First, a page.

NB: You said earlier that you mull over an idea for a long time before you write. How much do you need to know before you begin?
JP: That is so tough. There is always one more book to read, one more essay to find, one more journal that you haven’t looked at. It never ends. At some point, you just have to stop yourself. At least that’s the way that it was for me. The seed of the idea for this book grew in my head in 2014, which was ages ago! I started doing research when I finished my last book in 2016. Then I carried on, kept reading 2017 through 2018. Until finally, a friend said, “Enough!”. I was very nervous, because it was the first time I was attempting to write a book like this one. I am not a science student by any stretch of the imagination. I was reacquainting myself with a whole new vocabulary. I even sat with one of those middle school botany books. It progressed, thankfully, to other things. It took me to London to the Kew Gardens Reading Room, and the Linnean Society library. Eventually, I had some idea of which direction to craft the story in. While you are researching, you try not to lose sight of how it will all feed into the story. And even as you start writing, you discover you need to read up more about something or the other. So, the research continues alongside. And then comes the most difficult part of writing historical fiction – you will need a tiny drop of all the research you’ve done. As a complete novice at historical fiction, I tried to cram in as much research as I could into the story. But then I found that the draft was so bogged down by the research material that the story was lost. So, I began to take away. In the end, I was left with a tiny sliver of the work that I actually did. But I learned that even though you might be using ten per cent of the research you’ve done, it still shows in the way you write. The reader has an inkling that they can trust you because you know what you’re talking about. You’re not entirely making things up, which you do as well. There is a very tricky tightrope that you have to balance.
NB: How do you decide what liberties you can take as a novelist when writing history?
JP: I was really nervous to make anything up because I was doing this for the first time. For the older narratives, I was working with primary source materials like letters, diaries, journals and memoirs. I felt quite safe writing those characters because I was taking from their own words. The fictionalising felt aligned, as though it was coming from their reality itself. The narrative that I struggled with was the third one, set in 1911. I was making up this character, dreaming her up without relying on immediate primary sources, and it completely paralysed me at certain points. I had so many questions about whether she would have done something that she does in the story in real life, and it stalled the writing process for a while. Until I met a friend, Samit Basu, who is a master plotter. He told me something really useful – if you believe whatever happens in your narrative, your readers will believe it too. If you mistrust your narrative that will always show, and your readers will mistrust it as well. That really lightened the load for me. It was very tricky initially. But then slowly, you gain the confidence to say that this is my story, I am making this up.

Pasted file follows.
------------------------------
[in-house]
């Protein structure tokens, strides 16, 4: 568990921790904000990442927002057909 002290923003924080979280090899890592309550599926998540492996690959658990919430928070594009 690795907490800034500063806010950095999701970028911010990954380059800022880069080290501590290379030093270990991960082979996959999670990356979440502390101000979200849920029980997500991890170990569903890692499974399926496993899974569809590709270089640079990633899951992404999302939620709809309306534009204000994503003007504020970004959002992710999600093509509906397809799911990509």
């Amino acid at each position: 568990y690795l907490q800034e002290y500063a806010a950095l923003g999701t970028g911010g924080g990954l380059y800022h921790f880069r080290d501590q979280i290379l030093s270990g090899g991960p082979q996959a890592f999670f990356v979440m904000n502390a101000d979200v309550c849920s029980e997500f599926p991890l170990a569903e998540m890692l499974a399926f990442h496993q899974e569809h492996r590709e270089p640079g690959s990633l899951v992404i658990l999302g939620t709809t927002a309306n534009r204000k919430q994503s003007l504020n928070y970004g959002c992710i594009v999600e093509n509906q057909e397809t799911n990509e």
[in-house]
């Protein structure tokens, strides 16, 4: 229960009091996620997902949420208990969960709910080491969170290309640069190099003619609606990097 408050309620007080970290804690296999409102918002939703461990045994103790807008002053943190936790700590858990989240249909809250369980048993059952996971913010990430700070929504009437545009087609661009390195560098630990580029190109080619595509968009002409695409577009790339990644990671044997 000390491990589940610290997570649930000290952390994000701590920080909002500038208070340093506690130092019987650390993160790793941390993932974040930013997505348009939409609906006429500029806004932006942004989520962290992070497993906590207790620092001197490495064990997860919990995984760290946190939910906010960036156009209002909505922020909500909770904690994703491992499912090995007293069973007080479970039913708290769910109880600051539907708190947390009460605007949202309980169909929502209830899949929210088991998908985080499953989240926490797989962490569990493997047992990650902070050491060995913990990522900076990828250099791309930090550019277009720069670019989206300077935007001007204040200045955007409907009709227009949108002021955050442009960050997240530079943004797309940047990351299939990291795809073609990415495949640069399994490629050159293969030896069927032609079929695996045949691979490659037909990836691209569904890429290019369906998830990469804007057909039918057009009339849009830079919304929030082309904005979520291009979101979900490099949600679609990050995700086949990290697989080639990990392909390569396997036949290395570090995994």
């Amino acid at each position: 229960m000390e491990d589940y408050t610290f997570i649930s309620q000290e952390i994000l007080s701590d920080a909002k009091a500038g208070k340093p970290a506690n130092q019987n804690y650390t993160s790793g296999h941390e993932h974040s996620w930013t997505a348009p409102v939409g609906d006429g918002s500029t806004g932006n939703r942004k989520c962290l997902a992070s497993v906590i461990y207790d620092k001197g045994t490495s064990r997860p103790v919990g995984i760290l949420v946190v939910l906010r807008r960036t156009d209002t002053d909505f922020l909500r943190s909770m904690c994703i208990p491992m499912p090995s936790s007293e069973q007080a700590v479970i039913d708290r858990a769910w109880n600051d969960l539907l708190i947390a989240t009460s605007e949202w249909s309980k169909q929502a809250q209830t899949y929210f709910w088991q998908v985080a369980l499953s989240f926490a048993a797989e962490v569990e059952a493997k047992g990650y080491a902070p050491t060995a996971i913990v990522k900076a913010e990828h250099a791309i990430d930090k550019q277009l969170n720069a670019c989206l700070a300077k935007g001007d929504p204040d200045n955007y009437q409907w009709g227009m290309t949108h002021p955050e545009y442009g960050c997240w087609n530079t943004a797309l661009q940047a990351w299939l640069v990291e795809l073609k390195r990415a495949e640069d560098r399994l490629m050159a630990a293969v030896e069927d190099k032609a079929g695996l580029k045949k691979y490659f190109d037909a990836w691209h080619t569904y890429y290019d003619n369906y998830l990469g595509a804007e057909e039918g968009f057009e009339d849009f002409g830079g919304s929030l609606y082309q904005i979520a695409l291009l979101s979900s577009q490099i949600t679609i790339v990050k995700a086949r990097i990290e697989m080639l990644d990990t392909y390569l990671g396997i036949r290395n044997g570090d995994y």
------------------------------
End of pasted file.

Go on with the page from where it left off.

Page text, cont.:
NB: Within the writing community, there are camps with strong opinions on whether creative writing is something that can be taught. What is your take? Is there a science to writing that can be accessed in the classroom?
JP: One of the first things my students and I discuss in our class is how this is not going to make them a writer. There are many things that go into making somebody a writer. Reading, loving and listening to stories, discipline, time, privilege, amongst a host of other things. Along the way there will be individual experiences that go into your journey. For some of us that may or may not include a creative writing course. That’s it really. It’s not the big thing that it’s become in the US and the UK and I really hope it doesn’t turn into that here, because it’s only one of the experiences that could shape you as a writer. It is not necessarily the only one and definitely not mandatory. We create a space within the classroom to talk and think about writing, because when we discuss writing, our own or someone else’s, we learn something about writing. The workshops in our classes are very strictly non-silenced. There is a tradition of creative writing workshops in the US and the UK where the writer has no right to speak until the end of the workshop, once everyone has given their feedback. That is highly discouraged in our workshops because I want these to be conversational. I want them to ask questions to the writer. Rather than it being prescriptive, it is an enquiry. At least for me, that’s the only way that writing can be approached – as an interrogation that makes you think through your own work. Doing that helps clarify things that you couldn’t have worked out before. I don’t think there is any easy way writing be taught. I think it can be talked through, discussed and looked at very closely. It’s great fun too, sitting there talking about writing. It’s the dream, no?
I have learnt so much about the process of writing from these conversations, because you are constantly becoming a writer. There is no destination point, so you never quite arrive at being a writer. I am so glad that it never ends, and that with every book you write, you learn new things because each story has its own challenges and demands. You are constantly forced to reassess things. What would be terribly boring for me was if I kept writing the same book, or if I kept writing different books in the same way, where my process was not challenged or changed.
Everything the Light Touches is out with HarperCollins in October 2022.